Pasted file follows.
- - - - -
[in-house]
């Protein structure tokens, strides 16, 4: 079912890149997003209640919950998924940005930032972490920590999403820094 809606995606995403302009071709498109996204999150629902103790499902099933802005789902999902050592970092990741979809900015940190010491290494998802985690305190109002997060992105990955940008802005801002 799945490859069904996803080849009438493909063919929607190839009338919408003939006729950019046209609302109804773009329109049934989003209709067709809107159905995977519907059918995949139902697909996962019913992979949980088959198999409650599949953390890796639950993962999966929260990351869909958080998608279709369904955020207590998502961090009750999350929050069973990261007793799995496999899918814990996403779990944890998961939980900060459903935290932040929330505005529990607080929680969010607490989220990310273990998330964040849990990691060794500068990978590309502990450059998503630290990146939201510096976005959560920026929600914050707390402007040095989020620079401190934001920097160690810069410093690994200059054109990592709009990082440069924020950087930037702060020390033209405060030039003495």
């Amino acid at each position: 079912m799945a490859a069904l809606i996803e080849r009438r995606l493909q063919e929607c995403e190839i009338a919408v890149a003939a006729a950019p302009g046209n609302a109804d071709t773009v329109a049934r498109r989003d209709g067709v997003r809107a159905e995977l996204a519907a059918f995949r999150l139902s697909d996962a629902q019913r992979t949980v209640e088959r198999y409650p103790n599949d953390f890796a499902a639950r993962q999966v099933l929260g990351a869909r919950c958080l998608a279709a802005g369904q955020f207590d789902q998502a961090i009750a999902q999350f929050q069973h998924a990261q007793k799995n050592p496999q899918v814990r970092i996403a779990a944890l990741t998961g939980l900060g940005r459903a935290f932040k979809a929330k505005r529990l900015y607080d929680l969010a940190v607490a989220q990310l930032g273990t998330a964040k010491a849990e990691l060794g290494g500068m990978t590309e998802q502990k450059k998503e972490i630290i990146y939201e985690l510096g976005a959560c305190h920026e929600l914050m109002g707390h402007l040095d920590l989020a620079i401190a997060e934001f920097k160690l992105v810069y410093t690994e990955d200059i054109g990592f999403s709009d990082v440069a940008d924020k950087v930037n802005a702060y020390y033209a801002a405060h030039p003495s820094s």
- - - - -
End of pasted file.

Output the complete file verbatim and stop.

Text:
[in-house]
């Protein structure tokens, strides 16, 4: 079912890149997003209640919950998924940005930032972490920590999403820094 809606995606995403302009071709498109996204999150629902103790499902099933802005789902999902050592970092990741979809900015940190010491290494998802985690305190109002997060992105990955940008802005801002 799945490859069904996803080849009438493909063919929607190839009338919408003939006729950019046209609302109804773009329109049934989003209709067709809107159905995977519907059918995949139902697909996962019913992979949980088959198999409650599949953390890796639950993962999966929260990351869909958080998608279709369904955020207590998502961090009750999350929050069973990261007793799995496999899918814990996403779990944890998961939980900060459903935290932040929330505005529990607080929680969010607490989220990310273990998330964040849990990691060794500068990978590309502990450059998503630290990146939201510096976005959560920026929600914050707390402007040095989020620079401190934001920097160690810069410093690994200059054109990592709009990082440069924020950087930037702060020390033209405060030039003495």
């Amino acid at each position: 079912m799945a490859a069904l809606i996803e080849r009438r995606l493909q063919e929607c995403e190839i009338a919408v890149a003939a006729a950019p302009g046209n609302a109804d071709t773009v329109a049934r498109r989003d209709g067709v997003r809107a159905e995977l996204a519907a059918f995949r999150l139902s697909d996962a629902q019913r992979t949980v209640e088959r198999y409650p103790n599949d953390f890796a499902a639950r993962q999966v099933l929260g990351a869909r919950c958080l998608a279709a802005g369904q955020f207590d789902q998502a961090i009750a999902q999350f929050q069973h998924a990261q007793k799995n050592p496999q899918v814990r970092i996403a779990a944890l990741t998961g939980l900060g940005r459903a935290f932040k979809a929330k505005r529990l900015y607080d929680l969010a940190v607490a989220q990310l930032g273990t998330a964040k010491a849990e990691l060794g290494g500068m990978t590309e998802q502990k450059k998503e972490i630290i990146y939201e985690l510096g976005a959560c305190h920026e929600l914050m109002g707390h402007l040095d920590l989020a620079i401190a997060e934001f920097k160690l992105v810069y410093t690994e990955d200059i054109g990592f999403s709009d990082v440069a940008d924020k950087v930037n802005a702060y020390y033209a801002a405060h030039p003495s820094s």